Great Ocean Road-Trip

You’ve gotta love holidays like Easter. It’s like a long weekend, only longer. It is acceptable to eat unacceptable amounts of chocolate, and it is a perfect excuse for another adventure!

Time to tick another trip off the bucket list. The Great Ocean Road.

We dragged the kids out of bed in the middle of the night and headed to the airport, where they proceeded to eat their weight in food in the koru lounge, before we jumped on a plane from Christchurch to Melbourne.

Three hours later we were in Australia and waiting in the Apollo Campers depot, being sold all sorts of extra’s like breakdown insurance and toilet chemicals. Then we were off! Andrew at the helm of this huge 6-man camper down a highway with the assistance of the GPS – which takes all the fun (stress) out of map reading, and I imagine has probably saved a few marriages in the process.

We stopped in Geelong for groceries. Parking in an obscure corner of the carpark, because thats the only place you can park a vehicle of this size. By this time the kids were starving again (have they got hollow legs?) So we navigated around the very busy supermarket, filling a trolley with all sorts of delicacies for the adventure ahead.

A little further down the road we arrived at Torquay Caravan Park. (114km from Melbourne airport) This is a super flash campground (AUD$79.00 per night) located right on the beach. There are huge super clean, fully tiled ablution blocks (but only 4 minute showers) with a central field, camp kitchen, games room and playground. The kids disappeared to play on the huge bouncy pillow thing, while Andrew and I enjoyed a beer and got unpacked.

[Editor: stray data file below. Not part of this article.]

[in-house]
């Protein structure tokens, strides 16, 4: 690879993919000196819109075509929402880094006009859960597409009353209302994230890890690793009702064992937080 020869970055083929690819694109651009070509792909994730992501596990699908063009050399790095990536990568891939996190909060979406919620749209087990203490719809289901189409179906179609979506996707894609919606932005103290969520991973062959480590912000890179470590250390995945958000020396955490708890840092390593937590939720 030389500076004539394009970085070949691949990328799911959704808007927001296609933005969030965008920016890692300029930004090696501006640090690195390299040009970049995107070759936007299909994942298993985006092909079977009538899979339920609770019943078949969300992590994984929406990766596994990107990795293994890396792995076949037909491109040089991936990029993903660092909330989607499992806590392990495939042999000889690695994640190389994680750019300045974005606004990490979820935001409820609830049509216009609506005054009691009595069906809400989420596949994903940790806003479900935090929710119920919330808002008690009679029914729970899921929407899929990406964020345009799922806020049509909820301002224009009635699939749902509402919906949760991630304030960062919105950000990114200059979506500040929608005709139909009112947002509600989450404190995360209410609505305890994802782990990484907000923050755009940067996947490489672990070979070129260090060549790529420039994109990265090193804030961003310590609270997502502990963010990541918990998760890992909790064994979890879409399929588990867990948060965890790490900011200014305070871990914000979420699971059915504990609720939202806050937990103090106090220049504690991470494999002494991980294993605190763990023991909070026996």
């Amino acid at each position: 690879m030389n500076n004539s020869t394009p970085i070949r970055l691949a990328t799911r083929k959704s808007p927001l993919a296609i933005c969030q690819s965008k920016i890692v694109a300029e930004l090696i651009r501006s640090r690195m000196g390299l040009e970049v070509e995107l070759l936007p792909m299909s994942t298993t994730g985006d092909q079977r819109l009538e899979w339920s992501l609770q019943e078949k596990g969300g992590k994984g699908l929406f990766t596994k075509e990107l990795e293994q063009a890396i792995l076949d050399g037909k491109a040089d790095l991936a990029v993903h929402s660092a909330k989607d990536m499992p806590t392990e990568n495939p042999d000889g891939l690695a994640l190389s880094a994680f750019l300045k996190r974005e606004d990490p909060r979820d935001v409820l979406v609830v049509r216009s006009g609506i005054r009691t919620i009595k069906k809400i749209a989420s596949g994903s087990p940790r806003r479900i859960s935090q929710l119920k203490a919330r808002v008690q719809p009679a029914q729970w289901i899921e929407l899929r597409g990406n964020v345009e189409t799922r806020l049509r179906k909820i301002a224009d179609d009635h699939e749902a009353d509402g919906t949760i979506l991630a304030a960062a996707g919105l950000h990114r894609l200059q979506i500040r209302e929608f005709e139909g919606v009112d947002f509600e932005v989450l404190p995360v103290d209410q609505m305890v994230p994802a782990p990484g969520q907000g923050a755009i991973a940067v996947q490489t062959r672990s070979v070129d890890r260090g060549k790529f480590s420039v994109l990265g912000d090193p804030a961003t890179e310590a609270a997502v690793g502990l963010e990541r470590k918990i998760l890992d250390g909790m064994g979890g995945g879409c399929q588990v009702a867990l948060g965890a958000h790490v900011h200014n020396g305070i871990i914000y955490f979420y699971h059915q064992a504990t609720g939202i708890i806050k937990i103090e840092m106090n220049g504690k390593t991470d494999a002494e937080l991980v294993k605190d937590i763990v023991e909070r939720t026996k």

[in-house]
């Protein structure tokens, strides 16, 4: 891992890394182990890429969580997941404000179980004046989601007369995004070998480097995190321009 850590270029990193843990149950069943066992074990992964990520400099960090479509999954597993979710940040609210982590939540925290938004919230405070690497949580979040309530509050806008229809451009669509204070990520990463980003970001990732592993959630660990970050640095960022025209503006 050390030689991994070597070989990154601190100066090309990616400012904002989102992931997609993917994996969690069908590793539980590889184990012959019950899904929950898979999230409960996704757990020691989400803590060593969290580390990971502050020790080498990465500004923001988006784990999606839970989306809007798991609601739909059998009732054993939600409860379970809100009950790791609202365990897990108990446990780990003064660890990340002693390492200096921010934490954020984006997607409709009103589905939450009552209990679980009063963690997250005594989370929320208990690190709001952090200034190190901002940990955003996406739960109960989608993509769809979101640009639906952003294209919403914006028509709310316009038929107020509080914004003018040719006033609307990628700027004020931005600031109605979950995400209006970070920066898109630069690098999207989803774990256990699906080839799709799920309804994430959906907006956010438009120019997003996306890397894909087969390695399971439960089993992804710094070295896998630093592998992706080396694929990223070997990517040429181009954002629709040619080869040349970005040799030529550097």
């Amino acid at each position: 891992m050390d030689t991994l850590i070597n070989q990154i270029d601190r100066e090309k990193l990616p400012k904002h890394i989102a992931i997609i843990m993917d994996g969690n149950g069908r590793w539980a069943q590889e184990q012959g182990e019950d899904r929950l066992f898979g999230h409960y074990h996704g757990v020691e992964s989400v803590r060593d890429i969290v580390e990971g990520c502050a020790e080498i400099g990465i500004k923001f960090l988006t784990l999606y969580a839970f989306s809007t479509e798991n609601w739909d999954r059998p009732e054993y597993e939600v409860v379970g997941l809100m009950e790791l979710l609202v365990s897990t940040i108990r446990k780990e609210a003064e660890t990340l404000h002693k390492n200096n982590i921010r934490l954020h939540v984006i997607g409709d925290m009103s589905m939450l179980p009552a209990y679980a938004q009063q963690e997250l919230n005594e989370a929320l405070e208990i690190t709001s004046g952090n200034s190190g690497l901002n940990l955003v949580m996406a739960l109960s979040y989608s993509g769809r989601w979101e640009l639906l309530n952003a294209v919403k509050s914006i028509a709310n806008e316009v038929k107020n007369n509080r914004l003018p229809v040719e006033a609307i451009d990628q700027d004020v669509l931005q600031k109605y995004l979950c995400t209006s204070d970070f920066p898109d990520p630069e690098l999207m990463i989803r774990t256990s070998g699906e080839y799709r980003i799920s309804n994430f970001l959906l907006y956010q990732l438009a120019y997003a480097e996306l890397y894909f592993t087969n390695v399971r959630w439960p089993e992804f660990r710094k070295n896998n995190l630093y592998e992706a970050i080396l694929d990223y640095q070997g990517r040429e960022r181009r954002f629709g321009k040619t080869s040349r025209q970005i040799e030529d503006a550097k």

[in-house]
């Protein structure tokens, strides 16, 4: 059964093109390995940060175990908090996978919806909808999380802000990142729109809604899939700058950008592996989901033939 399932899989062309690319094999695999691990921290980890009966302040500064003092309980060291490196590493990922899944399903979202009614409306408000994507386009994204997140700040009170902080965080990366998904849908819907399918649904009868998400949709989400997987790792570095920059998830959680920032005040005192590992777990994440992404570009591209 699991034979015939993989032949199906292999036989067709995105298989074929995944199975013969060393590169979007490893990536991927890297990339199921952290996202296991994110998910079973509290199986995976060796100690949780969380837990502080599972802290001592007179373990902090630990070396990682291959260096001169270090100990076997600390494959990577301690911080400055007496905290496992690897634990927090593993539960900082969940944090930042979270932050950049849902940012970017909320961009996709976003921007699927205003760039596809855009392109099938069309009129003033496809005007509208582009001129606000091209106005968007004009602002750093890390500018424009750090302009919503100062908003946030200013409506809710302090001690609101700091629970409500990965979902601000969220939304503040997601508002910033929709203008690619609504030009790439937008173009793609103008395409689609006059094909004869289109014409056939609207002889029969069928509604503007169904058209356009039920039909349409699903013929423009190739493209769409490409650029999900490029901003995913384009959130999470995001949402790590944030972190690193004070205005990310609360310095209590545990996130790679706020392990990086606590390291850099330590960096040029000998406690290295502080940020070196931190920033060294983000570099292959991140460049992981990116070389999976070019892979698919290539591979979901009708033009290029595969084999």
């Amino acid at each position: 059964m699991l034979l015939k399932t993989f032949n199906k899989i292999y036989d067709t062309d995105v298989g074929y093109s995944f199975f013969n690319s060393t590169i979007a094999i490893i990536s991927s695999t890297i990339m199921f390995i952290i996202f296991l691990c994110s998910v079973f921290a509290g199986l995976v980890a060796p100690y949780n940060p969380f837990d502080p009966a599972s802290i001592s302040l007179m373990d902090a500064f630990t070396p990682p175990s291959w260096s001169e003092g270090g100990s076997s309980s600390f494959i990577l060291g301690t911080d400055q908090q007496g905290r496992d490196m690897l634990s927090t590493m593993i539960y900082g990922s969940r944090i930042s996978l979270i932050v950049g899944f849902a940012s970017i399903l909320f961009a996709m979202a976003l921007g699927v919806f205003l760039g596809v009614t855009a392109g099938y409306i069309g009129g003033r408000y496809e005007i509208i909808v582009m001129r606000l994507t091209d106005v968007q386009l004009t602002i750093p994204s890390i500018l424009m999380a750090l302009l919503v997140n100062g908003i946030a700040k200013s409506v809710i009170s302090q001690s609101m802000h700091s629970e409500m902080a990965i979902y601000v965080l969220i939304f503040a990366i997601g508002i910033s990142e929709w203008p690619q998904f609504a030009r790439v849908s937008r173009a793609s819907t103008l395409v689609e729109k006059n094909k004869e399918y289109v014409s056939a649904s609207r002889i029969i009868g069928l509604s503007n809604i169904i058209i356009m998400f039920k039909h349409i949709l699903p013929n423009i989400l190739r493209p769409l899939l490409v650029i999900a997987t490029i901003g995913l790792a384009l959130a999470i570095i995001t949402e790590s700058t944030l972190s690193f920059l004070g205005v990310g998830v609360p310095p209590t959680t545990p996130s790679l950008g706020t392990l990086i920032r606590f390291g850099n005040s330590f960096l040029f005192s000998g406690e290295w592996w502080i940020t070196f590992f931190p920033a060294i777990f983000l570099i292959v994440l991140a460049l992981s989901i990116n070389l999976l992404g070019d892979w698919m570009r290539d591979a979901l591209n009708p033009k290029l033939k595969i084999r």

Once the kids had burnt off some energy, we went exploring. Torquay Beach is a great little town with a stunning golden sand surf beach. The streets are lined with restaurants and surf shops. It looks like a great place to stop and stay a while.

But no time to stop! We were on a road trip, so we had an early night – all still on New Zealand time, and got up in the morning for more exploring.

The Great Ocean Road is 240km of heritage listed road in the South Eastern corner of Australia. This ribbon of road was built by soldiers returning from WWI, and dedicated to those whose lives were lost in the war. It has stunning vistas out over this spectacular surf coastline.

Our first stop today was the quaint town of Lorne. About 50km from Torquay. This is another lovely place with a gorgeous sandy beach, cool cafe’s and shops along the waterfront. People surfing and enjoying the sunshine and some cool art installations along the beach.

We were then back on the road again to Kennet River – 22km along from Torquay. I’d heard that you can see koala’s just hanging out in the trees here, and we were not disappointed. Simply pull off the main road, park the car and walk about 100 metres up a shingle road behind the campground. We saw about two or three koala’s snoozing in the trees along the roadside, and some cool colourful birds too.

A further 22km down the road is another lovely town called Apollo Bay. Another stunning surf beach, with a small marina, shops and cafes. Andrew hired Will a surfboard and he enjoyed playing in the waves. I walked round to the marina for a look and saw ‘Notorious‘ a replica of a 1400’s Portuguese vessel that was apparently discovered in the sands somewhere along the Great Ocean Road back in the 1800’s but has since disappeared again.

You can look around Notorious, but she was closed on the day I visited. The Marina at Apollo Bay looked very protected behind a rock wall. There were a few floating pontoons, some moorings, a slipway and fishing berth as well.

After an ice-cream we hit the road again. This time heading for Cape Otway – 35km further along the road. The signposts pointed us in one direction, the GPS pointed in another direction. We followed the GPS thinking the roads must converge, but we ended up way off track down a rutted shingle road. As we came around the corner we saw a SNAKE!